Three Imaginary Girls

Seattle's Indie-Pop Press – Music Reviews, Film Reviews, and Big Fun

For many, The Church are a band that released one truly excellent single, “Under the Milky Way,” in 1988 and that is about all that they know about the group. However, The Church have always been an extremely prolific band and have maintained a large cult following. Not even counting the singer and primary songwriter Steve Kilbey’s myriad solo albums and side projects, The Church will be releasing their twenty-fifth studio album this autumn. Entitled Man Woman Life Death Infinity, The Church will be performing in Seattle on Saturday, September 9, 2017 at The Neptune Theatre to preview some material that will be included on the new release, alongside tracks from their consistently impressive thirty-six year career.

At heart, The Church are a psychedelic rock band. Their early 1980s records showcase a straightforward four-piece format that is heavily influenced by 1970s rock music. From their debut album, Of Skins and Heart (1981) through Séance (1983), one can hear the influence of T. Rex, Cockney Rebel and David Bowie strewn throughout. The early records are not particularly inventive, but they all contain great songs that helped to establish their recognizable sound.

In 1984, The Church began to truly evolve into a more unique group with the release of an EP called Persia that contained their first few definitive sounding songs, “Constant in Opal” and “Shadow Cabinet.” In these tracks, they began to meld Eastern song structures with psychedelic rock. The combination of these elements lead to the classic sound of The Church. This paved the way to Heyday, which was released the following year, their first breakthrough record that features the memorable and timeless songs, “Myrrh,” “Already Yesterday” and “Columbus.”

The relative success of Heyday set The Church up to record Starfish (1988), their best-selling album, in Los Angeles. Upon its issue, the single “Under the Milky Way” became an instant classic that appeared frequently on MTV and radio stations all over the country. However, the band never quite caught the public’s attention again after the Starfish tour wrapped up. Oddly, the best was yet to come once their brief encounter with fame waned.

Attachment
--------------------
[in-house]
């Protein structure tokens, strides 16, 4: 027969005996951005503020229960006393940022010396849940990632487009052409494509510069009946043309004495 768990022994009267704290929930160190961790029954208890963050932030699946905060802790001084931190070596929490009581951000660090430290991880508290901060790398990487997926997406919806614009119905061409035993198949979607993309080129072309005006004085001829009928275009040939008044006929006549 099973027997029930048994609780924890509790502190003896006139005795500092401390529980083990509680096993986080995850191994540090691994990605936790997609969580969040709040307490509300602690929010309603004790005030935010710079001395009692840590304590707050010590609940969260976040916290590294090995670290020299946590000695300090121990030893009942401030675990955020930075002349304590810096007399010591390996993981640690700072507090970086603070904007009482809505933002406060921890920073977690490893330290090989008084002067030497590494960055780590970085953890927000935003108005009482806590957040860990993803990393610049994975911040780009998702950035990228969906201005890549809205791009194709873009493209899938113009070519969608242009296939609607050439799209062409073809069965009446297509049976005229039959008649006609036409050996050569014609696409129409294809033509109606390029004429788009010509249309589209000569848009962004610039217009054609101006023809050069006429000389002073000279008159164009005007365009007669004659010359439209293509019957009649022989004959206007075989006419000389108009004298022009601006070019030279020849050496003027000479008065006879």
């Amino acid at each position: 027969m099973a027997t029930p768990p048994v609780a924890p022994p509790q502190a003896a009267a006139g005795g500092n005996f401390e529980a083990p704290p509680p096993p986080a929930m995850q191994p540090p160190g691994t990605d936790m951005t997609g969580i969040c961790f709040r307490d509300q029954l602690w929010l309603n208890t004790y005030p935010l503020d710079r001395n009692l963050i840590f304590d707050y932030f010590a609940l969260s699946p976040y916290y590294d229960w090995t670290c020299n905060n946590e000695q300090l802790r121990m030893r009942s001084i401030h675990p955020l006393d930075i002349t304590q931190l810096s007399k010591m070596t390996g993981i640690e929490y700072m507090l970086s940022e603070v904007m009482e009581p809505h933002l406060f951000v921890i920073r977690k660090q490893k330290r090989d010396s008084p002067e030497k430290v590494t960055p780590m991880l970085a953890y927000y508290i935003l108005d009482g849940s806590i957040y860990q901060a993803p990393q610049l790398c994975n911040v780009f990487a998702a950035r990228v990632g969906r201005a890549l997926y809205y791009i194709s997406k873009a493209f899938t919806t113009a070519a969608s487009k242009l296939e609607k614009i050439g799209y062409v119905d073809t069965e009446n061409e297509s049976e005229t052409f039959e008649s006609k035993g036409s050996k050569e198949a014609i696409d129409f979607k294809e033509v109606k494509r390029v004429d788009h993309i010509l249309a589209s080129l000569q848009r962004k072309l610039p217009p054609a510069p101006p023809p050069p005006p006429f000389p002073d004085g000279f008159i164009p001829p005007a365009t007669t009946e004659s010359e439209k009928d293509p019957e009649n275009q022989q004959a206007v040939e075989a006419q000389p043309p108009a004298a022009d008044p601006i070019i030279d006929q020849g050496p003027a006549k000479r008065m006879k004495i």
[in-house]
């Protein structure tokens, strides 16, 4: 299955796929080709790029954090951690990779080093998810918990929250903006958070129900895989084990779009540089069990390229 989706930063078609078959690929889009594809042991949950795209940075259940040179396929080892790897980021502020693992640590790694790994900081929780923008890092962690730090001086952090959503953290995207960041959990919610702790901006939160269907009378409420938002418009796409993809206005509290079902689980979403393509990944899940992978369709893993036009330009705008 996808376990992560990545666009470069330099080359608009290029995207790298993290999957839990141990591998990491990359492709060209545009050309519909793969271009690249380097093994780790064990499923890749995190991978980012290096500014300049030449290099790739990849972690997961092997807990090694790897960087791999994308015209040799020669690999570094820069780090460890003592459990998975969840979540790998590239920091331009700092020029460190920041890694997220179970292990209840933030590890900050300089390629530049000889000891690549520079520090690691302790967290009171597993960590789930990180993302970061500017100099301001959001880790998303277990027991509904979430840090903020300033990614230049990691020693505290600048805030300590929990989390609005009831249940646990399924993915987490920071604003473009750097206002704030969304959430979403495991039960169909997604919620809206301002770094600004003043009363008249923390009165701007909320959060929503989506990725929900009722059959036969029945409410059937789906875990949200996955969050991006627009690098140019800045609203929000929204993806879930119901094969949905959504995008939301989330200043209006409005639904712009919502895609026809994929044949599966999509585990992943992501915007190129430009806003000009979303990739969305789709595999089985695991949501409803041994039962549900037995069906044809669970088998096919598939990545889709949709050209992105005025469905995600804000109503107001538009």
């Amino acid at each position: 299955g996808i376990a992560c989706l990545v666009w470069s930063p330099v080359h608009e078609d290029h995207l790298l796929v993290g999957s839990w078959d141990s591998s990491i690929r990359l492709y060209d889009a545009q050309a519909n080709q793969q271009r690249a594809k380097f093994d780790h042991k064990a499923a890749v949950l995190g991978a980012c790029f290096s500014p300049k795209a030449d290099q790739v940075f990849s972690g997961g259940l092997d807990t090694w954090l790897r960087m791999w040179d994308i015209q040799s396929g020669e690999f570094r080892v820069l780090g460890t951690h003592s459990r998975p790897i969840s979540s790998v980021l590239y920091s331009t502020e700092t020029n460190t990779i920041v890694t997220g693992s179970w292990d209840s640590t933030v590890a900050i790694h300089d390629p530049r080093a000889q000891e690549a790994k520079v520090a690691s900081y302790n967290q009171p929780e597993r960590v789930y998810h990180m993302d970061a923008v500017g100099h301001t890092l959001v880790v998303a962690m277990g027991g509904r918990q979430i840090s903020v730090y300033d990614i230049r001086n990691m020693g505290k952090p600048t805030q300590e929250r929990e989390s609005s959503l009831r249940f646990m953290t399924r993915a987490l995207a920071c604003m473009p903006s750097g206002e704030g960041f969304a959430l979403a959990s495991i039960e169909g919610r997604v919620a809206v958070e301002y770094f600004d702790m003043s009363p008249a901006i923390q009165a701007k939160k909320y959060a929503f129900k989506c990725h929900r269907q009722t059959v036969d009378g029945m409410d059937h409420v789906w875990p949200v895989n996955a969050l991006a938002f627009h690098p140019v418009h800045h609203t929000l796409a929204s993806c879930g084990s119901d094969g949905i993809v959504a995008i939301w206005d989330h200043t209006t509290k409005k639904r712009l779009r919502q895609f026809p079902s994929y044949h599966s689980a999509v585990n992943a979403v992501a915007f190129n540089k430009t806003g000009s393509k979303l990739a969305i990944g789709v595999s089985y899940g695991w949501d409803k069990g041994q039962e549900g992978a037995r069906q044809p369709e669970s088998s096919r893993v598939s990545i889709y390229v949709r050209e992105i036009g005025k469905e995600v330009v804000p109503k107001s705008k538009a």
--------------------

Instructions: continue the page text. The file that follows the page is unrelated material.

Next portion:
In 1992, The Church released their best record, the stellar Priest = Aura, an album that brought much more experimentation into their sound. Priest = Aura is a dark, mysterious and complex piece of work. It sounds closer to Disintegration than Starfish and this was the best move The Church could have made. From start to finish, this is an album that needs to be listened to without pause. It is astonishingly great and is their magnum opus. The brilliant single, “Ripple,” is the best place to begin for the uninitiated.

The 1990s continued with a series of dark and druggy experimental records. Sometime Anywhere (1994), Magician Among the Spirits (1996) and Hologram of Baal (1998) are all beautiful, challenging and fascinating records that rank closely with Priest = Aura. The 1980s albums are all good, but the 1990s records are great as they are much more interesting and original.

After the decade concluded, The Church entered the 2000s with no sign of slowing down. They have continued to release new records every few years and Steve Kilbey seems to release multiple albums each year, either with The Church or solo or with other musicians. The band have continued to evolve their sound and haven’t tried to recreate the same record. In spite of this, their sound is always The Church. “Another Century” is the first single off of the new record and it is a song that certainly breaks new ground for the group. For a taste of the upcoming LP, Man Woman Life Death Infinity and the chance to experience an incredible band live, check out the band at The Neptune on Saturday evening {more info about the show}.